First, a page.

WASHINGTON (Reuters) - Socially conservative Republicans gathered in Washington this week have their eye on Senator Ted Cruz of Texas for the party's presidential nod and former neurosurgeon Ben Carson for the Republican vice presidential nominee.
Family Research Council Action, a Christian lobbying group, said on Saturday that more attendees polled at the Values Voter Summit said Cruz, a leader with the Republican's Tea Party wing, should be the party's presidential nominee for the November 2016 election.
Cruz, who also won the group's so-called "straw poll" the previous two years, took 35 percent of the support among the nearly 2,700 summit-goers, followed by Carson with 18 percent, the group said in a statement. Former Arkansas Governor Mike Huckabee got 14 percent and U.S. Senator Marco Rubio of Florida 13 percent.
Business tycoon Donald Trump, who has led public opinion polls, came in fifth place with 5 percent.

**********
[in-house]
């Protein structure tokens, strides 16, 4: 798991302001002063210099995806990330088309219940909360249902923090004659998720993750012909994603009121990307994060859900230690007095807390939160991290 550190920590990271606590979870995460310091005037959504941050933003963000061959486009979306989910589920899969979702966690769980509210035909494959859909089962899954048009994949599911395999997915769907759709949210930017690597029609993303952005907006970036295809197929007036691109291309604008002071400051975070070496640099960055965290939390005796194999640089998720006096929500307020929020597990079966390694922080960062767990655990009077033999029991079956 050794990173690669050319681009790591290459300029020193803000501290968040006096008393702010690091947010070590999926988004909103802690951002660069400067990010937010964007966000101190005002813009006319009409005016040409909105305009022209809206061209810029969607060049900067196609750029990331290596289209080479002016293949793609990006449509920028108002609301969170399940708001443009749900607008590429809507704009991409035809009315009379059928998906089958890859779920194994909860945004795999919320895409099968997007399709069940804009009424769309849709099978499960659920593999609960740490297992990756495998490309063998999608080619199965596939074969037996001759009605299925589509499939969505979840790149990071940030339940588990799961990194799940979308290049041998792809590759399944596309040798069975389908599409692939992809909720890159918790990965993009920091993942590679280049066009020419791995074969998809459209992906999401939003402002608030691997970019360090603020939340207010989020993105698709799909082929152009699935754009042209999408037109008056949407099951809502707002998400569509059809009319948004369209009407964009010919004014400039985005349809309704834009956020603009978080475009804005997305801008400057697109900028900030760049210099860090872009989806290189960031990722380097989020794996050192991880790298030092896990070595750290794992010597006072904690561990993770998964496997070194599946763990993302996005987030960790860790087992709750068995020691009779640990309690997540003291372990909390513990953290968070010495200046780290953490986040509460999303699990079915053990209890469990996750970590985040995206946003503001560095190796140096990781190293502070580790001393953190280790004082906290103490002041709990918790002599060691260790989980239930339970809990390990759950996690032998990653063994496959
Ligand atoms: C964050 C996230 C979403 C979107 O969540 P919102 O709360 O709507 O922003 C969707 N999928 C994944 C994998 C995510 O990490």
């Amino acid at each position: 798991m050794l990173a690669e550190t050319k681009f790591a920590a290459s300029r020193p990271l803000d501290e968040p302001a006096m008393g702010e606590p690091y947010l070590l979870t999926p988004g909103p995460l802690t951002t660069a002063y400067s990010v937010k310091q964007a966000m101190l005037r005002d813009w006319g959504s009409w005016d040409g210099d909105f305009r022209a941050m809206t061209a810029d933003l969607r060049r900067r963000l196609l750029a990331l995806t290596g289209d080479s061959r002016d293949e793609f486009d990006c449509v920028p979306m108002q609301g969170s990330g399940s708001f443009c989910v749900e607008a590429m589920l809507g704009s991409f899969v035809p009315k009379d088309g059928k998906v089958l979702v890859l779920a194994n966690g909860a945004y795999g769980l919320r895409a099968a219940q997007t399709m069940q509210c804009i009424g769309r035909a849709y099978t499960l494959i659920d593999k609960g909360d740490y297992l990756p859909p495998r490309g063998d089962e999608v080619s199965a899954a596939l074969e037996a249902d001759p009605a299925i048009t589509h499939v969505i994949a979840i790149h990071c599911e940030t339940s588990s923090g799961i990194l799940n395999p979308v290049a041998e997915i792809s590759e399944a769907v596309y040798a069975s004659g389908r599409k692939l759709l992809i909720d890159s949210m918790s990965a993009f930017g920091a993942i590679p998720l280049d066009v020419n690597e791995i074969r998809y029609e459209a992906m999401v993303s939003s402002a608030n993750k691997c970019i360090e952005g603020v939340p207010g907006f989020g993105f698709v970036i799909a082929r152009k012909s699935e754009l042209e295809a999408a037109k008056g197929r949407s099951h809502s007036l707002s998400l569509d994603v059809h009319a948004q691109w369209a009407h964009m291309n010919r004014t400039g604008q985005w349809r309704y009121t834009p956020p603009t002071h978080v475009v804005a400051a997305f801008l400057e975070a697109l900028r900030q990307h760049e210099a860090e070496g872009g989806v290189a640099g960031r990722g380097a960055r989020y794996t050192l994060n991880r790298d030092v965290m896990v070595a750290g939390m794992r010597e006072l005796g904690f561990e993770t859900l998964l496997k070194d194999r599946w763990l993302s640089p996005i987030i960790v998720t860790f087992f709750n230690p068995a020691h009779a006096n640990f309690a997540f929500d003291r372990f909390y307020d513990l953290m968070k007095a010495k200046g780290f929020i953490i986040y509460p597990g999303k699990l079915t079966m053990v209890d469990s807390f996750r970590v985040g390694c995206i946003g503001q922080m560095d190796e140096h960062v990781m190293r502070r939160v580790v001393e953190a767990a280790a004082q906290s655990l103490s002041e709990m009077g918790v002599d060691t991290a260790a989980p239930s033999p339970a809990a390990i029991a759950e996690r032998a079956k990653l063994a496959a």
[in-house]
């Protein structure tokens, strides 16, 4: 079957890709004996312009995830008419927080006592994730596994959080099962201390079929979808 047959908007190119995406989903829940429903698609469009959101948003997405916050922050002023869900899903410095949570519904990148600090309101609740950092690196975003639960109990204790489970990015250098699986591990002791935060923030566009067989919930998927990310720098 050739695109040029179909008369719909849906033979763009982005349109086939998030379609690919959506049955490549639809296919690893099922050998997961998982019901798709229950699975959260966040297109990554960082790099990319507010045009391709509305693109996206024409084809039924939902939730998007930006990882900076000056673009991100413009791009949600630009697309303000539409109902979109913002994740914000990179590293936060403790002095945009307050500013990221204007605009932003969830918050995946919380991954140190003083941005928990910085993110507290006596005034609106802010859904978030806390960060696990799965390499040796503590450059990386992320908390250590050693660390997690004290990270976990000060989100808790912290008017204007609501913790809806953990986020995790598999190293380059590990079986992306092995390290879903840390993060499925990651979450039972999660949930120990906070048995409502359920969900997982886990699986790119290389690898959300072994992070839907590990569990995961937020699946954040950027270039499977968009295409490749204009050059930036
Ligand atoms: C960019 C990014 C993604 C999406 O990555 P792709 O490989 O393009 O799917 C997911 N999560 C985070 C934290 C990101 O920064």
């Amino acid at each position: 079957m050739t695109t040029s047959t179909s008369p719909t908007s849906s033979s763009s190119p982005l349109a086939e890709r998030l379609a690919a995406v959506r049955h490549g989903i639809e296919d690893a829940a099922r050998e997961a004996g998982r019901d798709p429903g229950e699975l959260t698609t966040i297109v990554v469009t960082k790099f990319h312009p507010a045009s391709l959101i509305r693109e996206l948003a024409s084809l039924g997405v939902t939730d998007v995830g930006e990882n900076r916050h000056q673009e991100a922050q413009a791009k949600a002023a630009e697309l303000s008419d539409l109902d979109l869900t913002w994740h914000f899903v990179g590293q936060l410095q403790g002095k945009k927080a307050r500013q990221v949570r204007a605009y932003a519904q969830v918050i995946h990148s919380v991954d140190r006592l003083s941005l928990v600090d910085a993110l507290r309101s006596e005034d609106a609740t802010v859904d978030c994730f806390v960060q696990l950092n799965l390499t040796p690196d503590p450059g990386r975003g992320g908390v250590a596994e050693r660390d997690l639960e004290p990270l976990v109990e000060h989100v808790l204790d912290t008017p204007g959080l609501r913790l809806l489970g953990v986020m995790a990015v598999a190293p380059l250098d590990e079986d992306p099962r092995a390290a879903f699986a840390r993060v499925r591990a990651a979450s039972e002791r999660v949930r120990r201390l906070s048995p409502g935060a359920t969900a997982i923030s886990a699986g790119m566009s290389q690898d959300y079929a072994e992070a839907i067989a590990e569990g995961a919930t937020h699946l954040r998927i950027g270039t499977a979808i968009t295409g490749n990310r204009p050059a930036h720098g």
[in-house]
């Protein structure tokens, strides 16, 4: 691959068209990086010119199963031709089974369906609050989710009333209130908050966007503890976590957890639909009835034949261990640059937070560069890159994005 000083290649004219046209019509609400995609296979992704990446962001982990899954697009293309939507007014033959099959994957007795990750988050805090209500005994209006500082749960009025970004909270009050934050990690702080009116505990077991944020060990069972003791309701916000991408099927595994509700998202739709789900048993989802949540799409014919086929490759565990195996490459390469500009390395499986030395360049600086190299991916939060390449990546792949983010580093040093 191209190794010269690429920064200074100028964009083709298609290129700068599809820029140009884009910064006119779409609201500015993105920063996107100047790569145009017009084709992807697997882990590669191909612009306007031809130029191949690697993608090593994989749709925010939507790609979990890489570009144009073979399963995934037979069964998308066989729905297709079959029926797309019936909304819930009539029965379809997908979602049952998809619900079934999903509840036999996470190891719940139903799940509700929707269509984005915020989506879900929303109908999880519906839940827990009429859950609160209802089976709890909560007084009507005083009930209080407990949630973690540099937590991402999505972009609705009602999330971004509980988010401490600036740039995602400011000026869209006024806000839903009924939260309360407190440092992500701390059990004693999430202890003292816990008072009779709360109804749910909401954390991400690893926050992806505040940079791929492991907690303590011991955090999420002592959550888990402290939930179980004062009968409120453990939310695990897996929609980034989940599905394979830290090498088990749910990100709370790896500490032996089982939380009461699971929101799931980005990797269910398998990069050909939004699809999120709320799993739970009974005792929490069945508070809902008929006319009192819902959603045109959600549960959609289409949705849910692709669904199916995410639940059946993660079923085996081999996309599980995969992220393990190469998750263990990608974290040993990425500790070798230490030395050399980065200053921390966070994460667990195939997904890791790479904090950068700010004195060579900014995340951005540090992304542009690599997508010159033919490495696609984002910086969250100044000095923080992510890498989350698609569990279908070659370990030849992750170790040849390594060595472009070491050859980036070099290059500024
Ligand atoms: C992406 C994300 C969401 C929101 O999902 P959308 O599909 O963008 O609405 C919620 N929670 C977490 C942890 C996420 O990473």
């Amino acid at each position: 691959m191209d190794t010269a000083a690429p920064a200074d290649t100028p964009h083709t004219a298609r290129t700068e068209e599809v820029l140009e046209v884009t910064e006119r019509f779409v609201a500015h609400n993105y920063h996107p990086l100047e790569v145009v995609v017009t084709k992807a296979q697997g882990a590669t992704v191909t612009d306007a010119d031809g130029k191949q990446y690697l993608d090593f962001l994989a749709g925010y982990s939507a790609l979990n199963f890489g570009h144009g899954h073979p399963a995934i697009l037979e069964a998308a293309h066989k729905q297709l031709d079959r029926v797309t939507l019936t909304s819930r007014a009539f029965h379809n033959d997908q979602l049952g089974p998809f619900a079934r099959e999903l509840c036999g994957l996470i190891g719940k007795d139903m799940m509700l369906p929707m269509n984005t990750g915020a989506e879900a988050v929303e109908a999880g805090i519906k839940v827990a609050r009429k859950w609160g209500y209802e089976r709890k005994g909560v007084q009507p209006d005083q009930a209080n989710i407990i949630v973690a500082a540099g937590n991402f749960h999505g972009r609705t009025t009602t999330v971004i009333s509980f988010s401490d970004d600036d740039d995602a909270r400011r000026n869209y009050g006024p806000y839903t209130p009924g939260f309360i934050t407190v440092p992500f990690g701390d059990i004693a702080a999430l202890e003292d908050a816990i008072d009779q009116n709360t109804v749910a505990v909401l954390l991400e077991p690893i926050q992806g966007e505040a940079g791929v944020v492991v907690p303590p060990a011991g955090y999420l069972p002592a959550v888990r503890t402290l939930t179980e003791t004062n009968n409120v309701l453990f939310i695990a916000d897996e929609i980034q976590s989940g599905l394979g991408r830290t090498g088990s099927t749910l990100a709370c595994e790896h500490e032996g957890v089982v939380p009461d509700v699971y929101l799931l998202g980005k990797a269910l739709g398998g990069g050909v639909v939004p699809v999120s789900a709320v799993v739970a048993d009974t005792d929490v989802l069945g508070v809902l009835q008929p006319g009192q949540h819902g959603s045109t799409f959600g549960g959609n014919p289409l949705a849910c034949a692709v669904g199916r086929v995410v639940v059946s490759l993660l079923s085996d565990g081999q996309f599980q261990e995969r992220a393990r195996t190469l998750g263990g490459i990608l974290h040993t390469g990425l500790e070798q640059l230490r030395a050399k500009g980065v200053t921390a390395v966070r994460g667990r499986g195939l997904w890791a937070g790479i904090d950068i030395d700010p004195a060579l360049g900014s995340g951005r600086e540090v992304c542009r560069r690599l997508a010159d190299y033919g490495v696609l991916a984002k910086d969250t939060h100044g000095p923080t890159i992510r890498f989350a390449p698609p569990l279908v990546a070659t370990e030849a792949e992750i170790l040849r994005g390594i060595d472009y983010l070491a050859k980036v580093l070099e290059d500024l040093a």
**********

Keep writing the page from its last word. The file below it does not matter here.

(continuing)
Carson led among attendees for the vice presidential nod with 25 percent support among those polled, followed by former business executive Carly Fiorina with 21 percent and Cruz with 14 percent, the group said.
The results come as 15 Republicans jockey for the party's presidential nomination after two candidates dropped out in recent days.
While Republicans control of both the House of Representatives and the Senate, they are looking to take back the White House following Democrats' control under two terms of President Barack Obama.
A split has emerged between so-called "establishment" candidates, who are experienced politicians, and those who have positioned themselves as Washington outsiders.
Some candidates are seeking to tap into conservatives' anger at the party's establishment in order to gain support from a key voting bloc and advance their bid. While Cruz serves in the Senate, the first-term lawmaker has shown himself as a outsider willing to challenge his party's leadership.
In announcing his presidential campaign in March, Cruz made an explicit appeal to Christians to help support him.
Family Research Council Action President Tony Perkins said his group's survey shows that: "We are not looking for a Republican president who will just stop the detrimental policies of the Obama Administration. We are looking for a leader who will undo the damage this President has done to our country and our culture."
(Reporting by Washington Newsroom; Editing by Sandra Maler)